Silver Diamine Fluoride
There’s been a lot of buzz lately about a “new” product in dentistry. Maybe you’ve read the New York Times article or seen a friend post it on Facebook lately- it’s called Silver Diamine Fluoride (or SDF). We’ve put together a little FAQ for you.
- So what’s this miracle stuff all about?
- Well, for one thing, it’s kind of retro! It’s been around for decades, but somehow been forgotten by modern dentistry in the US. It’s actually been used in Japan for over 80 years! It’s a great medication to apply to cavities as an interim procedure so we can delay treatment of cavities as well as prevent new ones from forming.
- What is it and what does it do?
- SDF is a clear colored liquid containing silver ions & fluoride that, when applied to a cavity, binds with the tooth material and can stop the cavity from growing. It also actively kills the cavity causing bacteria, so it can help prevent new cavities from forming elsewhere in the mouth.
- How do you use it?
- The dentist applies it on a dry cavity surface (tooth) with a little tiny puffy brush, waits a minute, then rinses with water. It’s recommended to repeat the procedure again after 2-4 weeks, and possibly a 3rd time another 2-4 weeks later. Reapplication at subsequent cleaning appointments is also recommended. Pretty cool stuff!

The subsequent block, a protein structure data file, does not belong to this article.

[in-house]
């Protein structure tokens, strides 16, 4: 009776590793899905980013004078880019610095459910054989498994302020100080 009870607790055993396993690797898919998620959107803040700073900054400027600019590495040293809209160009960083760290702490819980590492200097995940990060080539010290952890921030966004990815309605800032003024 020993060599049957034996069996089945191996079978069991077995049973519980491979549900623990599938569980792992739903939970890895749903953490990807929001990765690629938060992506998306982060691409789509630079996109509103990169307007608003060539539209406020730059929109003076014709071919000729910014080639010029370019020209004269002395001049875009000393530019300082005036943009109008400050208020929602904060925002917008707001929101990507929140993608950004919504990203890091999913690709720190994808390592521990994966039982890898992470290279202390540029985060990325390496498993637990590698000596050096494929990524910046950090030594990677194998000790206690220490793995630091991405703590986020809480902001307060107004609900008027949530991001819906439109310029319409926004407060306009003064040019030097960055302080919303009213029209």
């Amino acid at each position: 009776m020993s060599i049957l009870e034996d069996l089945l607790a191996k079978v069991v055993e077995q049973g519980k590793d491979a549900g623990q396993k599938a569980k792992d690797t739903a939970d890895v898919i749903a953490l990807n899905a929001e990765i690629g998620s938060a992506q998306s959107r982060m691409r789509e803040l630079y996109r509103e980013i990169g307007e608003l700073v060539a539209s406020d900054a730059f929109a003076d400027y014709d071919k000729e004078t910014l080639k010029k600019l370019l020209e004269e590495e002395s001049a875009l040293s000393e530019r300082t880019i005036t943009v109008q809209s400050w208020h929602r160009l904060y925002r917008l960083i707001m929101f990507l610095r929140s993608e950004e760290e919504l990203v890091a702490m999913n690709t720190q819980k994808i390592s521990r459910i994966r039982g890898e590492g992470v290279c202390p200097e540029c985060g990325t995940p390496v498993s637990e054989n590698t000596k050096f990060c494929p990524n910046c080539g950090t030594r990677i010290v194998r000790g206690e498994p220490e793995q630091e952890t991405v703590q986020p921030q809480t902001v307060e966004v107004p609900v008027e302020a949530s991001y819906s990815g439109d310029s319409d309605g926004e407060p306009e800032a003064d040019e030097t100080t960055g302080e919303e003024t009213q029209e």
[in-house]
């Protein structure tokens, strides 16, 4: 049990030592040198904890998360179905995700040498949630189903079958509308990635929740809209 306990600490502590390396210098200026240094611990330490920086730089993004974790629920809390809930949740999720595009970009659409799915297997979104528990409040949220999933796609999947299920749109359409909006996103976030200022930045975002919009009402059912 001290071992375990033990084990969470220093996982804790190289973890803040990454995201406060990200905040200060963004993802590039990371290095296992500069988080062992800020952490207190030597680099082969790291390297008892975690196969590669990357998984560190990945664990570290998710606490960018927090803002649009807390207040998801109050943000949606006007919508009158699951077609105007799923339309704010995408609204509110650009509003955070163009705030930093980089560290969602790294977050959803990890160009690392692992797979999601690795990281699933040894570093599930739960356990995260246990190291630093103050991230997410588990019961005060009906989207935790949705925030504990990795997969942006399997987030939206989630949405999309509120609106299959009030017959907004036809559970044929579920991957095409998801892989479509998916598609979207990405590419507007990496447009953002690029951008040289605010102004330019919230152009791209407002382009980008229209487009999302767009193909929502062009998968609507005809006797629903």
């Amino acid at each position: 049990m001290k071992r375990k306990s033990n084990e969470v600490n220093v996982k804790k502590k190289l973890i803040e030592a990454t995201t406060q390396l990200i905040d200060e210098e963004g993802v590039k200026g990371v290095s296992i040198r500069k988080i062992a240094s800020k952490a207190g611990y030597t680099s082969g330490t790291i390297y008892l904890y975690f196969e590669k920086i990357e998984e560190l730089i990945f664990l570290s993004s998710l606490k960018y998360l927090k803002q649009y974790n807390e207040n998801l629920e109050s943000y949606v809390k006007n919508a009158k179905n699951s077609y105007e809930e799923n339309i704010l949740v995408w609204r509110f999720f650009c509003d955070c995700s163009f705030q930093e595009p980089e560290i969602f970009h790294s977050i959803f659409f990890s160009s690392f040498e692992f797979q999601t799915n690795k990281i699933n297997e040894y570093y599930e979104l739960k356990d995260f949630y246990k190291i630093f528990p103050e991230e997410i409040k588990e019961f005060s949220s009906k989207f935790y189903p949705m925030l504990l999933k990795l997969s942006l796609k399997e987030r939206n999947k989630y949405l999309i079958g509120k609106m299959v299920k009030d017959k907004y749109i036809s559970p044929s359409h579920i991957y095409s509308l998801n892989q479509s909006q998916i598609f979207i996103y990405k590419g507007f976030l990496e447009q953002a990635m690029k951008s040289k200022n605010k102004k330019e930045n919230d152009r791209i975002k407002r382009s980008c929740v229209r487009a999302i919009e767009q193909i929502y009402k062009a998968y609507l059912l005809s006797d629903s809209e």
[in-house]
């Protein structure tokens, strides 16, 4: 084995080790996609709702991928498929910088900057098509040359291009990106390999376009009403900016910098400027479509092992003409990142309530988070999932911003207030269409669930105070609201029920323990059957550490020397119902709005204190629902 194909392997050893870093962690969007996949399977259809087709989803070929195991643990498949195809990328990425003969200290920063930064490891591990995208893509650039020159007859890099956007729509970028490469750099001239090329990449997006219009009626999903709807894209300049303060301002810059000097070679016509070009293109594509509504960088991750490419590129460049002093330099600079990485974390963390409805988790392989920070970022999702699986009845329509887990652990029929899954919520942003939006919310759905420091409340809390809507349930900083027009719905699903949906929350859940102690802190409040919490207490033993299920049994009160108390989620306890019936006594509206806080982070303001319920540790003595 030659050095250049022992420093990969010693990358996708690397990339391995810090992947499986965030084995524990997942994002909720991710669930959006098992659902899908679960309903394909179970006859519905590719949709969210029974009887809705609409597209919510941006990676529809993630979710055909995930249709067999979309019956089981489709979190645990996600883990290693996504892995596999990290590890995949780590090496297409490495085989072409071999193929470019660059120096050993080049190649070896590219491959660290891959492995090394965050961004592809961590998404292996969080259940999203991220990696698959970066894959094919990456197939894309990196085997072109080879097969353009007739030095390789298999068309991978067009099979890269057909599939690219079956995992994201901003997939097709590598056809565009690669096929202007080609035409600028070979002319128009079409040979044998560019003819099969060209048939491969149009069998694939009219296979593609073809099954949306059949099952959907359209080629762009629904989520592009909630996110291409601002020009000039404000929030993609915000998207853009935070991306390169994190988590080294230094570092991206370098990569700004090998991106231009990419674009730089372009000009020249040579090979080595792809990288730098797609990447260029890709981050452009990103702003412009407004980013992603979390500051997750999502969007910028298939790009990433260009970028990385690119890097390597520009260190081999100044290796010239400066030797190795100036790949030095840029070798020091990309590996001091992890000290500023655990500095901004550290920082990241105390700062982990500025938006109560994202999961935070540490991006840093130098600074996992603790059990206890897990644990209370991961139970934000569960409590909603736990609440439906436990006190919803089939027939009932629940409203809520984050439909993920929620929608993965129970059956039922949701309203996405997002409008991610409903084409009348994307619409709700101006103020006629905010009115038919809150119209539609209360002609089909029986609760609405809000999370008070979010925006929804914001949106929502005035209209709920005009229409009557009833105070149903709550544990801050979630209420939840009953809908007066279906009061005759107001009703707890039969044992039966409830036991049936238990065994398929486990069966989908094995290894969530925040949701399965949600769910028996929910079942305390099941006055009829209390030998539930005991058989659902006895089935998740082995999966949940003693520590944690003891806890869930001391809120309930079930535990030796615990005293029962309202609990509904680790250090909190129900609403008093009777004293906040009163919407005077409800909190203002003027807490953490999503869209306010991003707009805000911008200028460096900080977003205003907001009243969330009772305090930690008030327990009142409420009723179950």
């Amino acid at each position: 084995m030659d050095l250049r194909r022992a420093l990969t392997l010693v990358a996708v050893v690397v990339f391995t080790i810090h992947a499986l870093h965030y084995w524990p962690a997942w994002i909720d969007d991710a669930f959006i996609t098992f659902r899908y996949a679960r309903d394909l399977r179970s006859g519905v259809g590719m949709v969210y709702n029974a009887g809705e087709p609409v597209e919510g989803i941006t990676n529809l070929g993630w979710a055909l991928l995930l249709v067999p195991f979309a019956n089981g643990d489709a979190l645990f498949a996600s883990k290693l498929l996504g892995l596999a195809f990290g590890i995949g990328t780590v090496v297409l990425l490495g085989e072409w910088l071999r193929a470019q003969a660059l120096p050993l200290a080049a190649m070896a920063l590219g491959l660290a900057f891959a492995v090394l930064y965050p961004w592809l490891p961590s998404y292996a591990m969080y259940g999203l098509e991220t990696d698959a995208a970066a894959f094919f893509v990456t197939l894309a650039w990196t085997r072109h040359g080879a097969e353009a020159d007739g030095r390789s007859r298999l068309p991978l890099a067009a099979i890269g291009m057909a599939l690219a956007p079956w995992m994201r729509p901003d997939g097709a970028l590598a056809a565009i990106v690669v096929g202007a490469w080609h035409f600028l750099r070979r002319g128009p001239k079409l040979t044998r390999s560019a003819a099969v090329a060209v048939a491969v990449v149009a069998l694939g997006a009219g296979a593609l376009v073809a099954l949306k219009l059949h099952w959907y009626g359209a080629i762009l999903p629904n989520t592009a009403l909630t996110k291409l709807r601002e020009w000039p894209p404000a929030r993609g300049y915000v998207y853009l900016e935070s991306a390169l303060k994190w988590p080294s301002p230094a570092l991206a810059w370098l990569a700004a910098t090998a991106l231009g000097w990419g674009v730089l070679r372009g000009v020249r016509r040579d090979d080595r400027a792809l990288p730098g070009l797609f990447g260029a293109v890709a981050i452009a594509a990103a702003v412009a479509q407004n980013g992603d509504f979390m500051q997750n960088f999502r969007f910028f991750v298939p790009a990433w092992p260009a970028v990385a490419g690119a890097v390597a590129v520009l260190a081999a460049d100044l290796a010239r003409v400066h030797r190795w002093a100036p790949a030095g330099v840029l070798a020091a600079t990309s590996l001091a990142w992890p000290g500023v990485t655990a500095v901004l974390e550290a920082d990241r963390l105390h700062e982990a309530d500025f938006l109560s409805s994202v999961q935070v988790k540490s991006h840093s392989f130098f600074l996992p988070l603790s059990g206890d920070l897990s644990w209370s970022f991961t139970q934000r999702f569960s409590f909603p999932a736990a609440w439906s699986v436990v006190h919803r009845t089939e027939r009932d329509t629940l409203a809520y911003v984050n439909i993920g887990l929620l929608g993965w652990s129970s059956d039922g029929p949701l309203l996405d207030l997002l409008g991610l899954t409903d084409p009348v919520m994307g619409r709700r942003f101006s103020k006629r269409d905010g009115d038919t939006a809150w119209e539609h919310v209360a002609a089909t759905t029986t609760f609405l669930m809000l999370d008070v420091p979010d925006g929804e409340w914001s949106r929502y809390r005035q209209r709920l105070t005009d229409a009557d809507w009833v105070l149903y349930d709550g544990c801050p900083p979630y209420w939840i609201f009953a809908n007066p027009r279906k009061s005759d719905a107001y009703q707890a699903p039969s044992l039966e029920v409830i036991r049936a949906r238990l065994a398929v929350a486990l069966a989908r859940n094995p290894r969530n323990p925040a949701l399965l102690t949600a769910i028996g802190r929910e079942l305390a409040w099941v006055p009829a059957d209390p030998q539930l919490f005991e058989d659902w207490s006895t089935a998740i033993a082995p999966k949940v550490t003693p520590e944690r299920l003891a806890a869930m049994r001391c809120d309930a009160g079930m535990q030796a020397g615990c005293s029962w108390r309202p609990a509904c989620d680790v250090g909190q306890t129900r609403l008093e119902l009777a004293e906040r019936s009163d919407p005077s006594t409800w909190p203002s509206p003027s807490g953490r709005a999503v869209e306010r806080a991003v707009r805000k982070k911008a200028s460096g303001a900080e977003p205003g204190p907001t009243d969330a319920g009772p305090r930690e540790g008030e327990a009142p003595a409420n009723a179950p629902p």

- Awesome! Any downsides?
- This clear liquid, when bound to a cavity, turns BLACK. So where you once had a brown spot (cavity), you now have a black spot (stopped cavity). Also, if a drop of it gets on the skin or clothing, it could darken a spot on the skin (temporarily- like a henna tattoo). Or your clothes. We are really careful not to let that happen, but it could!
- Well that sounds great! We should be using it on everyone! I don’t want my kids getting cavities!
- It is pretty great, BUT….(there’s always a but!) say we put it on a cavity- that’s a big open hole. Food is constantly getting pushed down into that hole every time we eat, which can be painful! Additionally, that remaining tooth structure is weakened because it is thinner and has a higher chance of cracking- which can lead to further problems. Also, black holes in teeth aren’t the look most of us are going for, so most people will want to restore eventually for esthetic reasons.
- Ok, so who is this best for?
- In both the current literature & practice, we are finding it best for very young children who have cavities but are too young to sit through longer dental procedures, as well as overall lowering of cavity risk in those who have very high cavity rates. It’s also great for our medically compromised & behaviorally challenged patients for both treatment and prevention. Remember, ultimately we still plan to restore these teeth for reasons we mentioned previously. This is still just an interim treatment for most patients!
UCSF article: UCSF Protocol for Carries Arrest Using SDF